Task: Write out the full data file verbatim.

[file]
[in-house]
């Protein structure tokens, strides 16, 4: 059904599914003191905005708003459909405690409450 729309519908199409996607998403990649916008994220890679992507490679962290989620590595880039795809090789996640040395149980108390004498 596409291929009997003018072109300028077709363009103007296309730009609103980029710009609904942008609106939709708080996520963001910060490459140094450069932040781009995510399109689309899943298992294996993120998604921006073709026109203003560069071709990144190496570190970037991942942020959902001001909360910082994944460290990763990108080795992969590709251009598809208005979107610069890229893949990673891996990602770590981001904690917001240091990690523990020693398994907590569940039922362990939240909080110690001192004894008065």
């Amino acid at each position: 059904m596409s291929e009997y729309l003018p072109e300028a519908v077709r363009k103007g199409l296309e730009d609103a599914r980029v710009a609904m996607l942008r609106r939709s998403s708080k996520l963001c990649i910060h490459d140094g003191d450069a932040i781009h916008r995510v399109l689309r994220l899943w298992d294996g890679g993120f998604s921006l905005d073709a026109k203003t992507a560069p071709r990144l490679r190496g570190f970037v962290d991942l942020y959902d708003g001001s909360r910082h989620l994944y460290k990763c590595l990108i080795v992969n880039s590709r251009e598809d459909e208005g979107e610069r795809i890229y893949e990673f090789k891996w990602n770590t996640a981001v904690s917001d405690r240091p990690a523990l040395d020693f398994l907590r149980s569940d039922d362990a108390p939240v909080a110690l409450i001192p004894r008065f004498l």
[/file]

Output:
[in-house]
């Protein structure tokens, strides 16, 4: 059904599914003191905005708003459909405690409450 729309519908199409996607998403990649916008994220890679992507490679962290989620590595880039795809090789996640040395149980108390004498 596409291929009997003018072109300028077709363009103007296309730009609103980029710009609904942008609106939709708080996520963001910060490459140094450069932040781009995510399109689309899943298992294996993120998604921006073709026109203003560069071709990144190496570190970037991942942020959902001001909360910082994944460290990763990108080795992969590709251009598809208005979107610069890229893949990673891996990602770590981001904690917001240091990690523990020693398994907590569940039922362990939240909080110690001192004894008065």
């Amino acid at each position: 059904m596409s291929e009997y729309l003018p072109e300028a519908v077709r363009k103007g199409l296309e730009d609103a599914r980029v710009a609904m996607l942008r609106r939709s998403s708080k996520l963001c990649i910060h490459d140094g003191d450069a932040i781009h916008r995510v399109l689309r994220l899943w298992d294996g890679g993120f998604s921006l905005d073709a026109k203003t992507a560069p071709r990144l490679r190496g570190f970037v962290d991942l942020y959902d708003g001001s909360r910082h989620l994944y460290k990763c590595l990108i080795v992969n880039s590709r251009e598809d459909e208005g979107e610069r795809i890229y893949e990673f090789k891996w990602n770590t996640a981001v904690s917001d405690r240091p990690a523990l040395d020693f398994l907590r149980s569940d039922d362990a108390p939240v909080a110690l409450i001192p004894r008065f004498l």